Two out of three Colombians welcome the development of mining activity in the country. This could be one of the main conclusions derived from the study on the level of social acceptance of the extractive operation in the region, and carried out by Brújula Minera.
The research, which was carried out by the firm Jaime Arteaga & Asociados (JA&A) and which was presented within the framework of the second Latin American Mining Meeting (ELAMI), made it possible to measure the perceptions, concerns and expectations regarding mining of the inhabitants of eight countries of the neighborhood: Mexico, Colombia, Peru, Ecuador, Bolivia, Brazil, Chile and Argentina.
“Since 2021, Brújula Minera LATAM has monitored how perceptions of mining have evolved in Latin America, in dimensions such as the appreciation and importance of the industry in the countries of the study, the conflict around the sector and social license”, highlights a statement from the firm JA&A.
By 2022, the study found that the perception gaps between the countries of the region remain: while in countries such as Chile, Peru, Bolivia more than 70% of citizens consider that mining is positive for the countryin Argentina, Ecuador and Brazil this proportion is below 60%.
For its part, Colombia is at the same level as Mexico and Brazil in terms of acceptance of extractive activity.
Likewise, there is evidence of strong criticism regarding the management of mining companies. At the regional level, less than 30% of citizens consider that mining companies are committed to the progress of communities, are respectful of local customs and have open channels for dialogue and communication.
“The foregoing allows us to explain the levels of confidence of the inhabitants of these countries in the companies of the sector”, indicates the press release.
In all cases -says the study-, the information provided by the companies in the sector is not perceived as credible, and those who claim to have confidence in the mining companies does not exceed 33%.
Another of the results of the Brújula Minera study that stands out is related to extractive activity itself and whether it is necessary for modern life, and in this case in Peru, Chile, Colombia, Mexico and Brazil, more than 60% of those surveyed by country stated that it was of vital importance.
Likewise, they were asked if they agree that the rulers should support the mining sector to favor the energy transition, to which more than 55% of people in Colombia, Peru, Mexico, Bolivia and Chile responded affirmatively.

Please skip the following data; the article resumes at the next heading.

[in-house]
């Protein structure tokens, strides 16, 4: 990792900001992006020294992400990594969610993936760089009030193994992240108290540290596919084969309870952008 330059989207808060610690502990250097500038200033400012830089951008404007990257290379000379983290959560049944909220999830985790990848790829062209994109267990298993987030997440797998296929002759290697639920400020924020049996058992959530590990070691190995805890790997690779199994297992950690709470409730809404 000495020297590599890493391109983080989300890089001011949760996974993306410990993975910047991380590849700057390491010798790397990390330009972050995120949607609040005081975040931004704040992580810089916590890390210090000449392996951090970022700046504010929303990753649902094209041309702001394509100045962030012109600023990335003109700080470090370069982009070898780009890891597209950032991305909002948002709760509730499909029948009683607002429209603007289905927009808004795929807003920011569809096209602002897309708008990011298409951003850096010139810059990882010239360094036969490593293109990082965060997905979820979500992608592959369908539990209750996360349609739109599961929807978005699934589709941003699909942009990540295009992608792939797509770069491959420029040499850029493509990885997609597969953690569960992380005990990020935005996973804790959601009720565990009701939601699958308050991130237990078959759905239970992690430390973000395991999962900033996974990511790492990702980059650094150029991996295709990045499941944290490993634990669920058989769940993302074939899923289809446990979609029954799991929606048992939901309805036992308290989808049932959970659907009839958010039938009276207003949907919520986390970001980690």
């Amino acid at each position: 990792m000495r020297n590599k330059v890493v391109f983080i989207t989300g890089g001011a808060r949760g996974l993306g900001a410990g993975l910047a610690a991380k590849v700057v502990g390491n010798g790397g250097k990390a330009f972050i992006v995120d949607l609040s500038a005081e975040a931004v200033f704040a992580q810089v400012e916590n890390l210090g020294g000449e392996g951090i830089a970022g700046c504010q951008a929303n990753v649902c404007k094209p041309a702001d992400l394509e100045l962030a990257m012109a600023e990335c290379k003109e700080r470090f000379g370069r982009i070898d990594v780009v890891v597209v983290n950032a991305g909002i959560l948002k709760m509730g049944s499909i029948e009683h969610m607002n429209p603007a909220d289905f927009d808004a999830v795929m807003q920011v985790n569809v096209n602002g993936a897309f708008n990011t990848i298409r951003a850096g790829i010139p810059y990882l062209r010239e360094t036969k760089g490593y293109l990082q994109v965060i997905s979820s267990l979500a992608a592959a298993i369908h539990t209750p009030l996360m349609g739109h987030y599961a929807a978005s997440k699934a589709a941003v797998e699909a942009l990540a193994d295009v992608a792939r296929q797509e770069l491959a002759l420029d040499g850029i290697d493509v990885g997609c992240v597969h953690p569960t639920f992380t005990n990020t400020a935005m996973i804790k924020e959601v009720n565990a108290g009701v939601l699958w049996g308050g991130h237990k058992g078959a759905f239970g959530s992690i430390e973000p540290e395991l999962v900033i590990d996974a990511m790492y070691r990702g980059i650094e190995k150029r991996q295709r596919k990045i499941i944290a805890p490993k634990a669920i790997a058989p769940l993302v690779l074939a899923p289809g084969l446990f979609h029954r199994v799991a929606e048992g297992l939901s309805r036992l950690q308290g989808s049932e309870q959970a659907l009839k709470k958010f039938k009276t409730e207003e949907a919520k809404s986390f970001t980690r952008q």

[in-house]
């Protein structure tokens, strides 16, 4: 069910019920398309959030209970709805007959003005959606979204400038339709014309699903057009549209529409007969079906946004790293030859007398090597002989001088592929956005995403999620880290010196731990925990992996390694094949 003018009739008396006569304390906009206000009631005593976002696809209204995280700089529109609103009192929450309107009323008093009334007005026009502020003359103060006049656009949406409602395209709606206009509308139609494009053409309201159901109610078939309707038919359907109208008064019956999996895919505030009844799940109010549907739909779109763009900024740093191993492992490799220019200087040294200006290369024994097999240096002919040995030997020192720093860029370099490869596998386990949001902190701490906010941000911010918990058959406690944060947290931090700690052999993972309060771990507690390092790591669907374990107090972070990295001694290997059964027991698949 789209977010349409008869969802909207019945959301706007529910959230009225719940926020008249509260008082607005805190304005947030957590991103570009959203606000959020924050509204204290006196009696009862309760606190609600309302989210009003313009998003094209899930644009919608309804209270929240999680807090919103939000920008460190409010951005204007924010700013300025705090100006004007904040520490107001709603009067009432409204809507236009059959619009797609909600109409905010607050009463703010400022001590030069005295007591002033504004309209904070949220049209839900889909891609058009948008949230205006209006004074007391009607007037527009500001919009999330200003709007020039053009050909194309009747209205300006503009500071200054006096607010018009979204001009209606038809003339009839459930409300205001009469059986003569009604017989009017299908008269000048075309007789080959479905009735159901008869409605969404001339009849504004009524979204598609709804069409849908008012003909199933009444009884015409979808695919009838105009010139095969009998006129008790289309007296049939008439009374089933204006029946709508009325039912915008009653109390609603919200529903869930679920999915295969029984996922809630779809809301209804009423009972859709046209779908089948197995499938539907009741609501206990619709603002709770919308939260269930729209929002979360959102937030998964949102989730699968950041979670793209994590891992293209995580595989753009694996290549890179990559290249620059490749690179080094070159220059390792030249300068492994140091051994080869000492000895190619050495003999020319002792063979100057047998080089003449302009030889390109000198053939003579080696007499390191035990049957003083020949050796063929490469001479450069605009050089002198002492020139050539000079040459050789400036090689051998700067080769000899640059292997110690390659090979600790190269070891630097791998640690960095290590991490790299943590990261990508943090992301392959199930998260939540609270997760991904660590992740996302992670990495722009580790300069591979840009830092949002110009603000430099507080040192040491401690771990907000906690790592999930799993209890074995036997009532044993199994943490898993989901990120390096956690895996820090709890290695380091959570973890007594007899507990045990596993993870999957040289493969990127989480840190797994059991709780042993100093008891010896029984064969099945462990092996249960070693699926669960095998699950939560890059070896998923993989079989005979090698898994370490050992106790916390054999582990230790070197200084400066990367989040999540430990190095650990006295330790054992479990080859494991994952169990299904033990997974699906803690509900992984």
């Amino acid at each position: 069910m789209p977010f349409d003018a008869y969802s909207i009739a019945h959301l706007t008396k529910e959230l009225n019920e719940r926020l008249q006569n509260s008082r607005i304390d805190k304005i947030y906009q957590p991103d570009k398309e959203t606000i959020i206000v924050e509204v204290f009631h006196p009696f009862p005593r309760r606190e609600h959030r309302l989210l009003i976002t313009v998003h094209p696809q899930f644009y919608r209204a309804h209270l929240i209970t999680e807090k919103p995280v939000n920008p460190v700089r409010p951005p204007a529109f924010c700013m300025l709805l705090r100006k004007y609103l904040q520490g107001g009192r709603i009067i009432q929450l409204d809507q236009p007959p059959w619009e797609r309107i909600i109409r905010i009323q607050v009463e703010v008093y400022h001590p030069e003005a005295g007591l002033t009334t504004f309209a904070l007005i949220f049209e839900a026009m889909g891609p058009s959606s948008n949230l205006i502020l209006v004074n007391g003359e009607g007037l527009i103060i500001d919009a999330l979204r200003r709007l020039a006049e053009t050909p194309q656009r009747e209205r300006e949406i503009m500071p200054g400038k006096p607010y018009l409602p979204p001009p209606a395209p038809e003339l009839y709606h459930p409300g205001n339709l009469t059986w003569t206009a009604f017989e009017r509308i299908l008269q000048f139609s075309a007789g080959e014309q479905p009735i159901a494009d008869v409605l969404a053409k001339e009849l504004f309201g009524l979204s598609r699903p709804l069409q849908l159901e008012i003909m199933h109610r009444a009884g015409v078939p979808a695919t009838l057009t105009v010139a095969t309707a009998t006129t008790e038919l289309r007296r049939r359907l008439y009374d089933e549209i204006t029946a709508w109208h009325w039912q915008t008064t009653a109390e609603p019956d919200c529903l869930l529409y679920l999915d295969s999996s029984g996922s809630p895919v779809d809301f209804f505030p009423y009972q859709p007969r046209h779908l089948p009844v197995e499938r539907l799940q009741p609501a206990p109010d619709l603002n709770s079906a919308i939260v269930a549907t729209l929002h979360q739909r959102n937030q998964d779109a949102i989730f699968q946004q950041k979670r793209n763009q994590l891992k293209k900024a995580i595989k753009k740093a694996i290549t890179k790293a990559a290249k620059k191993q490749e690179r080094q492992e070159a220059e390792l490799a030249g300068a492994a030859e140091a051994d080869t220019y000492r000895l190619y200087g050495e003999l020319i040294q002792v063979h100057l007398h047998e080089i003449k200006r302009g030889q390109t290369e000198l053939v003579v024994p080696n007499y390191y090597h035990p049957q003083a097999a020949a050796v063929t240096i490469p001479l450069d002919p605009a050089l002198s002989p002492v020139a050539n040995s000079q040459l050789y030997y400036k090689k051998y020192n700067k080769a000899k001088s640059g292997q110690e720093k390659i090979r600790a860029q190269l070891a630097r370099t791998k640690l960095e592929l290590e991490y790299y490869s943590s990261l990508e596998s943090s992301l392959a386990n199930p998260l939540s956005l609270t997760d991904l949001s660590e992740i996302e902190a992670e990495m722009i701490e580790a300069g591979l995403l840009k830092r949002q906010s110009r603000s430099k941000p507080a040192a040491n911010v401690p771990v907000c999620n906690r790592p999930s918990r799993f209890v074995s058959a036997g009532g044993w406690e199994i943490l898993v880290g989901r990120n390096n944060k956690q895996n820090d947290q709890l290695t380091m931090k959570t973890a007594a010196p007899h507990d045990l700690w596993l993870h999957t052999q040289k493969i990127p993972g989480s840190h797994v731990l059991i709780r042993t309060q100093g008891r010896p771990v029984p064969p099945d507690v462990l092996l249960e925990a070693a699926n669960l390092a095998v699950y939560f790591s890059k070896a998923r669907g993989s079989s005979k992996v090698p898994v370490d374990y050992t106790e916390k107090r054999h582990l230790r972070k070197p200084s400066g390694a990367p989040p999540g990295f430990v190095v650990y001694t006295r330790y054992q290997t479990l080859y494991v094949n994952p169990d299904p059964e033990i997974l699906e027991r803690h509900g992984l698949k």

And to the question: what do you think is the main reason for conflicts between communities and mining companies? 31% indicated that there is a concern about the impact on the environment, 27% that there are organizations that want to take political and economic advantage; 13% that the corrupt steal the money left by the mining activity; 10% that there is confusion between legal and illegal mining; 7% due to conflicts over land, and 2% due to discomfort arising from the deterioration of the social fabric.
Regarding whether people agree that it is possible to carry out socially responsible mining, the Brújula Minera study concluded that 80% of Peruvians answered positively, and in the same sense in Colombia it was 77% of the surveyed, in Chile it was 75%, in Bolivia 73%, Ecuador 64%, Mexico 60%, Brazil 53% and Argentina 48%.
Furthermore, when asked if people agree that it is possible to make mining more friendly to the environment; in Peru, 80% of those questioned answered yes, 76% did so in Colombia, 69% in Chile and Bolivia (separately), 64% in Ecuador, 59% in Mexico, 58% in Brazil and 44% in Argentina.
Also, regarding the vision of whether mining companies, operating in their respective regions, are a source of employment, in Chile 80% of those surveyed answered affirmatively, 79% did so in Peru, 76% in Colombia, 74% in Bolivia, 69% in Mexico, 66% in Brazil, 65% in Argentina, and 50% in Ecuador.
For the mining entities of some of the countries in which the survey was developed, collaboration between nations is important to accompany and promote the extractive industry.
For the president of the Argentine Chamber of Mining Entrepreneurs (CAEM), Franco Mignacco, the relevance “of the moment in which we live” should be highlighted, where the region arrives investment due to increased demand of the different minerals that are part of the new energy technologies”.
And as Mignacco added, “beyond the different mining realities and the different contexts, the change in the energy paradigm adds challenges and at the same time opens up an enormous possibility for Latin American mining, and in the face of this situation we have to be prepared, and here they meet standards such as the HMS (TSM) and all those procedures to guarantee transparency play a fundamental role”.
He also highlighted the role of communication towards society, to have the necessary social license for the sector, which in turn results in growth of the industry and a positive economic impact for the countries.
ALFONSO LOPEZ SUAREZ